The Department of Fisheries and Oceans says test results from its lab in Nova Scotia have confirmed that the biggest fish caught in a Valentine's Day derby on Dildo Pond is a salmon, not a trout.

It means the 5.6-pound fish landed by angler Owen White is disqualified under the rules of the annual competition, hosted by Buy & Sell Magazine.

So what's next for magazine owner Terry Snow?

"I don't know yet. I'm still waiting," Snow said Friday.

He said a fisheries officer also confiscated the second biggest fish landed in the derby and he doesn't know what happened to it.

"There's really not a whole lot of fun in this for me right now," said Snow.

There are more than $30,000 worth of prizes, including a Honda side-by-side vehicle, up for grabs.

Terry Snow

Terry Snow, the owner of the Newfoundland and Labrador Buy & Sell Magazine, says he's not sure what his next step will be. (Ted Dillon/CBC)

What are the options?

Snow said his dilemma is that many fishers didn't bother to weigh their catch after seeing the top contenders.

"I don't have fish number five or six or seven because they were thrown back into the pond," he said.

How big a list does he have?

"Not enough."

Snow said he will try to find a solution by next week.

"I gotta find a way that is fair that everybody will accept. Prizes will be awarded. I'm just not sure how."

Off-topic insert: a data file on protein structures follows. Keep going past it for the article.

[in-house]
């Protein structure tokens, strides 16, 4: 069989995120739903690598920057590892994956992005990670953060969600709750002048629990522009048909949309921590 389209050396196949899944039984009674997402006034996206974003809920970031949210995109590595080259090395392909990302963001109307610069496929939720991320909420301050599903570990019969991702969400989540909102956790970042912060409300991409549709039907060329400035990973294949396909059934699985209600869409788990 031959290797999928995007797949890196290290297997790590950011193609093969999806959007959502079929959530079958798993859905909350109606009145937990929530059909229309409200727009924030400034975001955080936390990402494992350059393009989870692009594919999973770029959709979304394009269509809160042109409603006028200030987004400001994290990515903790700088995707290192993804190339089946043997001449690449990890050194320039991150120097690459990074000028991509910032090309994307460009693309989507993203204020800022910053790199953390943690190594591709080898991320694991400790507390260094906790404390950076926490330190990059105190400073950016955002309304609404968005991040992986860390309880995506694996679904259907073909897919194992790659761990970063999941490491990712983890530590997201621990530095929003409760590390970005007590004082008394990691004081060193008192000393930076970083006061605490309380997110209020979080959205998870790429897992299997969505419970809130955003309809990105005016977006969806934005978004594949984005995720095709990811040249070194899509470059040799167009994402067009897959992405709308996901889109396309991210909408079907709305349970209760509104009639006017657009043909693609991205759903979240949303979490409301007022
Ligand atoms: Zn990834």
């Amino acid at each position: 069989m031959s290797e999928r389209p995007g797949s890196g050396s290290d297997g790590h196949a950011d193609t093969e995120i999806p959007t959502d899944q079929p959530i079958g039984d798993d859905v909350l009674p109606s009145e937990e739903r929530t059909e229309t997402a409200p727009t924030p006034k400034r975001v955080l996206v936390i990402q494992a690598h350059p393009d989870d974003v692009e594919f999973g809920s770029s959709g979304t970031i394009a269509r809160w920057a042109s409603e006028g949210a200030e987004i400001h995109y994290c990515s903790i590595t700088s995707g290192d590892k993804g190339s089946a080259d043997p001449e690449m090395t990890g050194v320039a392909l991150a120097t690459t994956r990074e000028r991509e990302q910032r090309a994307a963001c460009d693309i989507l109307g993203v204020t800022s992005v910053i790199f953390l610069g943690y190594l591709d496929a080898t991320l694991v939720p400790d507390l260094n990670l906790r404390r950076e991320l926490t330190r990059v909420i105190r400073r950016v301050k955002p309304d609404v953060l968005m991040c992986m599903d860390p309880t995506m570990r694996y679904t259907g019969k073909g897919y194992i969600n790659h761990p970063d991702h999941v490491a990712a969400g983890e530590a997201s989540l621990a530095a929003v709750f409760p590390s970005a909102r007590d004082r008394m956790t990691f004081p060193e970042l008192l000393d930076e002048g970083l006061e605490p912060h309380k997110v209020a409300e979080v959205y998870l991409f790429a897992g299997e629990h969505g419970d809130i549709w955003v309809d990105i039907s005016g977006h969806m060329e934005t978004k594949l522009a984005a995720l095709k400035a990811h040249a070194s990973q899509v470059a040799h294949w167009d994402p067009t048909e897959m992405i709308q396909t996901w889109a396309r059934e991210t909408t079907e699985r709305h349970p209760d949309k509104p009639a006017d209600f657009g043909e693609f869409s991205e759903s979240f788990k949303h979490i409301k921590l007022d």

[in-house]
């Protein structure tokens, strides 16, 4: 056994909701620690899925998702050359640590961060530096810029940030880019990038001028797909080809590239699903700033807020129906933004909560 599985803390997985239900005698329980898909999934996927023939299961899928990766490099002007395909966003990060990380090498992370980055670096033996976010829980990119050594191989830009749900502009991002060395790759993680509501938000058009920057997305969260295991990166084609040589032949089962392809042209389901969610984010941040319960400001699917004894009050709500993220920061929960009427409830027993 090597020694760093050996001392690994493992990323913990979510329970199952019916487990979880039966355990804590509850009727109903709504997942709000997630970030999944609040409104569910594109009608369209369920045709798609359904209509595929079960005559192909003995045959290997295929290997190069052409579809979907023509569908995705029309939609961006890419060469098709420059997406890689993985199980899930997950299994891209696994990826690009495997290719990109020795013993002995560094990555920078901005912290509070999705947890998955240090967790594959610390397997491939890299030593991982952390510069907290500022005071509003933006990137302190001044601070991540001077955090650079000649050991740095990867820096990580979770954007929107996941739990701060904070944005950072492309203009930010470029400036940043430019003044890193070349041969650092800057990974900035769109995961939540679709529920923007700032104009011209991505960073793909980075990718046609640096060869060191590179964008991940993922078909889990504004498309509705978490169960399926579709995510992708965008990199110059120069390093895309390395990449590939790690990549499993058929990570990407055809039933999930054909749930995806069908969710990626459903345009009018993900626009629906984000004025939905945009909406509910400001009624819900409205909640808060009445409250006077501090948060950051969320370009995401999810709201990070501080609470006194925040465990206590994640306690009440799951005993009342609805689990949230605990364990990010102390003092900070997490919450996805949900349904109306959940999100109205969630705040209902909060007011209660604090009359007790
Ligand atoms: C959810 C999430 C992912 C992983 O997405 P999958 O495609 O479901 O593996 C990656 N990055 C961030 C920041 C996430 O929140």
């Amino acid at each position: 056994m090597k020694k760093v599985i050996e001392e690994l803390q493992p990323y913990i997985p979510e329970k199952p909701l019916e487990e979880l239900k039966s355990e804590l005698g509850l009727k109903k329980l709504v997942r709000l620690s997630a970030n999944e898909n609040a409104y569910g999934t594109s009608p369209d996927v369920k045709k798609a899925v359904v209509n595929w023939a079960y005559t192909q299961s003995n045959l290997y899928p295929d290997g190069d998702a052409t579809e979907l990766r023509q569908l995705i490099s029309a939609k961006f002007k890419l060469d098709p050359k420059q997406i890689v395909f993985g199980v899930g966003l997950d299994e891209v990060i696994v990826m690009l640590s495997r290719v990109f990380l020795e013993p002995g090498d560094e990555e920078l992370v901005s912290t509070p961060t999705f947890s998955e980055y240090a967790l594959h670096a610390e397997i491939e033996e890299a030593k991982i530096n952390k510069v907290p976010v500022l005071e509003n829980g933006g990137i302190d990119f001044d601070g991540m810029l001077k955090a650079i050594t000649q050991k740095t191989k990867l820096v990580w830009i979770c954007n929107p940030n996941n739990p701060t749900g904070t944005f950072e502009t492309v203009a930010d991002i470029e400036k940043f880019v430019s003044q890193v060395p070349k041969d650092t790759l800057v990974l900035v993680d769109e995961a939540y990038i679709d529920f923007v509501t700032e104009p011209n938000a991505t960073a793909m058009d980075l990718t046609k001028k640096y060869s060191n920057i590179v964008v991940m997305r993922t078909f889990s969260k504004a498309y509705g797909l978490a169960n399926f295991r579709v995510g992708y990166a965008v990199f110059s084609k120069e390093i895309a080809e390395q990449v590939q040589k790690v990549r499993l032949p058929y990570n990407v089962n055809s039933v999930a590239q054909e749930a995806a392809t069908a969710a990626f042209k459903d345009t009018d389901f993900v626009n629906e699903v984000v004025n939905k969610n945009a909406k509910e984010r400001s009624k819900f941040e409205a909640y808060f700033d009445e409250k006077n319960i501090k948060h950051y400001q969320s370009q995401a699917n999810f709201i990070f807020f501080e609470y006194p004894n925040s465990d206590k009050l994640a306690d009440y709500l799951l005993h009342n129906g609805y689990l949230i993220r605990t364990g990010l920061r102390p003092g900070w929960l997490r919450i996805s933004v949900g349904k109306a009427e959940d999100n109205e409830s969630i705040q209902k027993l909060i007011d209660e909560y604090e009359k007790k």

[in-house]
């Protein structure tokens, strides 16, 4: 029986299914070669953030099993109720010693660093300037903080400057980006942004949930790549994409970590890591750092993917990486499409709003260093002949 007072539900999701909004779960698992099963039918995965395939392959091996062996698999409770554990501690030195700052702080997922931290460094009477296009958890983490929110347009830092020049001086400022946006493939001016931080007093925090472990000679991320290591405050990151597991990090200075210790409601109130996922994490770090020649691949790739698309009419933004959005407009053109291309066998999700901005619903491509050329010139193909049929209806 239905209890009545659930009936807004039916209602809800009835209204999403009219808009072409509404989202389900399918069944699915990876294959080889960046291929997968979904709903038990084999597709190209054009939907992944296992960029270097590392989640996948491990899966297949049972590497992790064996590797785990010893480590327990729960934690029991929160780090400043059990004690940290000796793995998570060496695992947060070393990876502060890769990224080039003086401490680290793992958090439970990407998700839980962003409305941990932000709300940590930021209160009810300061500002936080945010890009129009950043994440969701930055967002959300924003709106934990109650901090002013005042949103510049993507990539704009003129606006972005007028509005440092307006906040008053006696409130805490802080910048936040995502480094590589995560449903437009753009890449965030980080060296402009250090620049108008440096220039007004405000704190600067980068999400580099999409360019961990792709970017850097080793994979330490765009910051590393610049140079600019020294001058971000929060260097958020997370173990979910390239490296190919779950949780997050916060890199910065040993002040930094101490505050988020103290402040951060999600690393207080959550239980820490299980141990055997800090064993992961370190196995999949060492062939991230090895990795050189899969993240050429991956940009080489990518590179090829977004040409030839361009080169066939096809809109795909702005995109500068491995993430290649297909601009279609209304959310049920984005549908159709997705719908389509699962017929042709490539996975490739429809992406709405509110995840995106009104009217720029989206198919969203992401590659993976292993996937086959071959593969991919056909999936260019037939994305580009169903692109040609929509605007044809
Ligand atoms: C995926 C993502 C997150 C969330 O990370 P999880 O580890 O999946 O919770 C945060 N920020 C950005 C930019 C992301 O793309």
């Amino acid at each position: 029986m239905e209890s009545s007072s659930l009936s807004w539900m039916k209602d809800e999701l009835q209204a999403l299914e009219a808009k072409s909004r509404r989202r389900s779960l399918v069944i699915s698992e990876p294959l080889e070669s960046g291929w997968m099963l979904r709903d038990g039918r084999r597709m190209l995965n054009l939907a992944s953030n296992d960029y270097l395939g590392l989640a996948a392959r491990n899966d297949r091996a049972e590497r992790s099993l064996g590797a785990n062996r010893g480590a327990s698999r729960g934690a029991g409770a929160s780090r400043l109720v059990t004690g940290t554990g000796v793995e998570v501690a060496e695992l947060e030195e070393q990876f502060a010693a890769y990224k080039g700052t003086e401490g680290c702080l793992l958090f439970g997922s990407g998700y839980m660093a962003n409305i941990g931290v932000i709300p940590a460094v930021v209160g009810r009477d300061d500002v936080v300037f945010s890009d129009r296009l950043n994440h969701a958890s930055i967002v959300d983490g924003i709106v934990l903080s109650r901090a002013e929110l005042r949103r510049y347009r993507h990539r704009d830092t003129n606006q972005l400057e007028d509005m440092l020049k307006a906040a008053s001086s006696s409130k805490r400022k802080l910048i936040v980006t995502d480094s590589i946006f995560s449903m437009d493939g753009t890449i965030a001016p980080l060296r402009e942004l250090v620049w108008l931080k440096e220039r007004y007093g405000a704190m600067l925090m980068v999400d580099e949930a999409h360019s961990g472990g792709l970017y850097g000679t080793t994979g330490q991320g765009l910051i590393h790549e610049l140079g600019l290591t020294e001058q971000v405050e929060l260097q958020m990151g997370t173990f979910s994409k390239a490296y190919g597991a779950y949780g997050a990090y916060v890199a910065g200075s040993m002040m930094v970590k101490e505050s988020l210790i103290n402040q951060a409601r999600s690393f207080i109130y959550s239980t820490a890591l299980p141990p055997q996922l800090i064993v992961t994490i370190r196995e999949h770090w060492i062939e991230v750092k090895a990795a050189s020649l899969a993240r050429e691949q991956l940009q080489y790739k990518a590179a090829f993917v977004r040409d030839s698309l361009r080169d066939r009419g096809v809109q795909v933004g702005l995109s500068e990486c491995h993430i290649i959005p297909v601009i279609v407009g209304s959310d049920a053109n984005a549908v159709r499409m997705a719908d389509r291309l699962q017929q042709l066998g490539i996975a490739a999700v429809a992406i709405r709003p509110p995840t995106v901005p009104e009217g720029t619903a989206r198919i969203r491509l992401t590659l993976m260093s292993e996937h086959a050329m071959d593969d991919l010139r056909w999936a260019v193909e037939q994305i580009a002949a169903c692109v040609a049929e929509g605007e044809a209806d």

Snow said one option is to hold a raffle.

"The other one is do we put a rule in place allowing everything caught to be accounted for?"

That means salmon would be eligible, instead of limiting entries to brown trout.

Owen White

Owen White of New Harbour says he's not giving up, and repeated his vow to call a lawyer. (Eddy Kennedy/CBC)

Owen White, meanwhile, said he's not giving up.

"I'm going to seek legal advice," he told CBC Friday. "Why should I have to suffer for their lack of due diligence?"

White said the derby organizers should have known what species of fish were in the pond and made arrangements to keep contenders alive in a holding tank, since it's not legal to catch and keep salmon.

Snow said given the hundreds of competitors taking part in the derby, fisheries officers should keep a closer eye on the event.

"They don't need an invitation," he said.